What are the typical translations in Spanish for the following terms related to board games? board game board (playing) pieces deck of cards to roll the dice to move forward to move backwards to ...
1
vote
2answers
119 views

Translation of “to play favorites”

What is the best Spanish translation of the English idiom "to play favorites" (as in favoring individuals in a group instead of treating everyone equally)?
4
votes
1answer
242 views

Any rhyme or reason to the names of playing cards?

Playing cards A-10 are named expectedingly, As, followed by dos through diez. But the Jack, Queen and King are called (at least in my experience): Jota Qüina Rey I can understand calling a card ...
5
votes
1answer
501 views

A good word for “quest” in Spanish

The translation for Quest is "búsqueda" but it just does not work properly. In English we say "I'm on a quest for the holy grail" this is not quite the same as "I'm searching for the holy grail." So ...
9
votes
1answer
1k views

¿Cómo se dice “cheers” en español?

¿Qué dicen los españoles cuando juntos levantan la copa de vino solemnemente? ¿Cómo se dice "cheers" en español?
6
votes
4answers
4k views

Regional usage and literal meaning of “¡No manches!”

The phrase ¡No manches! is quite common here in Mexico, and it's easy to tell from context when it ought to be used (similar to "No way!" in English), but what does it literally mean? And where is ...
0
votes
3answers
541 views

Interpretation of quotes or famous sayings [closed]

I know you can't translate everything directly, sometimes it doesn't make sense, specially when it comes from quotes. What would be the best intepretation of the following quotes?: What goes ...
2
votes
3answers
736 views

Difference between usage of “por favor” and “please”

I heard that Spanish puts much less value on "por favor" than English does on "please". If this is true, could someone elaborate? Are there any situations where in English 'please' is expected, but in ...
3
votes
2answers
102 views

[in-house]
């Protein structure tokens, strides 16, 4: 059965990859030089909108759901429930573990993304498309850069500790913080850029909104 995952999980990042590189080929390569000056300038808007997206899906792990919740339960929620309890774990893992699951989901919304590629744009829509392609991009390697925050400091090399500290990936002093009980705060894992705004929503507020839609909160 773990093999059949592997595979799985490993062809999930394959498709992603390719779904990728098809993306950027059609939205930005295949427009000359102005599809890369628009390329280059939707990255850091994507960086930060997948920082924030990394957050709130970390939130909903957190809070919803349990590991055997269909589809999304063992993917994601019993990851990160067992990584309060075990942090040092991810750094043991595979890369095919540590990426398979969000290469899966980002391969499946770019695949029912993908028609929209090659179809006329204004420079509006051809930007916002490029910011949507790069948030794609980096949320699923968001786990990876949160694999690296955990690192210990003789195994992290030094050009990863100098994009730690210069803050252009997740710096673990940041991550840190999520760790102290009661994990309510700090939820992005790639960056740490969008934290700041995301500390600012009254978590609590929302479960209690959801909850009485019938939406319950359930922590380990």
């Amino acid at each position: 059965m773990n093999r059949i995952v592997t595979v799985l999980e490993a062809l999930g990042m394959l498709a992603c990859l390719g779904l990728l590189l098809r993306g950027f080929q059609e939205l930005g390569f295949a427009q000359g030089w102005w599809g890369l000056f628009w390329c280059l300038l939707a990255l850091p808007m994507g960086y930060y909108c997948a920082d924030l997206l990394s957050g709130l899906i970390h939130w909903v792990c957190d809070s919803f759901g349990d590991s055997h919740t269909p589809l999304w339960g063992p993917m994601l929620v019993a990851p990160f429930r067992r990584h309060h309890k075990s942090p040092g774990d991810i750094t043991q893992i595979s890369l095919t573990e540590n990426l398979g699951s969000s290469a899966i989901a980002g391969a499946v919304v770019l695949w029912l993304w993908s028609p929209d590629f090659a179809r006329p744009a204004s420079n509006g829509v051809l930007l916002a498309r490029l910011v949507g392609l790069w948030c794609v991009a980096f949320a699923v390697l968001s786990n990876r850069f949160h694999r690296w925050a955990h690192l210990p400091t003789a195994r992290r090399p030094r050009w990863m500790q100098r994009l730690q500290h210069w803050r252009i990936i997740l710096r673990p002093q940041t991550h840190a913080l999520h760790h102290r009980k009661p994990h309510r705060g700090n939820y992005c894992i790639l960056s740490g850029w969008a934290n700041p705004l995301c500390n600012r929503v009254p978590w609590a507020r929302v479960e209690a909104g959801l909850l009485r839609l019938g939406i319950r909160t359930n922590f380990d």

Are nonsensical lyrics common in Spanish lyrics?

Based on the answer given to my other question, I'd like to know if it's common to have completely nonsensical lyrics in Spanish music. I know English music has some ridiculous lyrics, but generally ...
2
votes
2answers
122 views

Why is “por” prefered to “para” in the example within?

From Shakira's Suerte: Yo puedo escalar los Andes solo Por ir a contar tus lunares Why is por preferable to para in this case. If one translation of para is roughly "for the purpose of", ...
2
votes
1answer
99 views

Difference between some verbs and pronomial forms of the verb with the same translation

SpanishDict translates some verbs and their pronomial forms (+de, +a, etc.) as the same thing. Off the top of my head: Escapar - to escape Escaparse de - to escape Olvidar - to forget ...
4
votes
1answer
420 views

Names of mythical beings/creatures

Another question I asked made me realize that English has many names for mythical beings. Many of these can refer to both a historical myth or superstition as well as a more modern definition (in ...
2
votes
3answers
99 views

video vs. grabación

What is the difference between video and grabación? In other words, what types of "videos" does each describe? Which of the two would best describe a video recorded using a home video recorder or ...
1
vote
2answers
77 views

Translating “peripheral” (computer device)

In English, "peripheral" or "peripheral device" refers to most devices that can be connected to a computer: keyboards, mice, digital cameras, external hard drives, webcams, etc. Is there an ...
2
votes
1answer
153 views

Translating “wait until” or “wait for”

How do you translate phrases involving wait until or wait for: Wait until I call you before you leave for the restaurant. Wait for me to come home before you buy the tickets. You should ...
2
votes
1answer
499 views

Literal and metaphorical translation of “duende”

I have read that duende can mean both a mythical creature or, metaphorically, a kind of magical sensation to something. What exactly does duende refer to in both senses? How would both of these senses ...
5
votes
2answers
1k views

“Vegetable”: verdura vs. vegetal